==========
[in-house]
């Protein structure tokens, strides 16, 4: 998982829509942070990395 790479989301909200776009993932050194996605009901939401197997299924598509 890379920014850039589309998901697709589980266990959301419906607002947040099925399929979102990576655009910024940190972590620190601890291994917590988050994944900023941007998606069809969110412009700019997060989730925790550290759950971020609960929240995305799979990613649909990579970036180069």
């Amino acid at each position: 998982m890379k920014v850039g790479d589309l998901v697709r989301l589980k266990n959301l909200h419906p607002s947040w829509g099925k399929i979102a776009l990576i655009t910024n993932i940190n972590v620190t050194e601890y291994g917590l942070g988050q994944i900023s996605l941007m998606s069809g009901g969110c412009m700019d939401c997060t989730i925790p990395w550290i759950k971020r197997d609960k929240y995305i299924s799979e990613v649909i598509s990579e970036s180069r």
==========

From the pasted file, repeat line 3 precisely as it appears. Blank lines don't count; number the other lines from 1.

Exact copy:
């Amino acid at each position: 998982m890379k920014v850039g790479d589309l998901v697709r989301l589980k266990n959301l909200h419906p607002s947040w829509g099925k399929i979102a776009l990576i655009t910024n993932i940190n972590v620190t050194e601890y291994g917590l942070g988050q994944i900023s996605l941007m998606s069809g009901g969110c412009m700019d939401c997060t989730i925790p990395w550290i759950k971020r197997d609960k929240y995305i299924s799979e990613v649909i598509s990579e970036s180069r």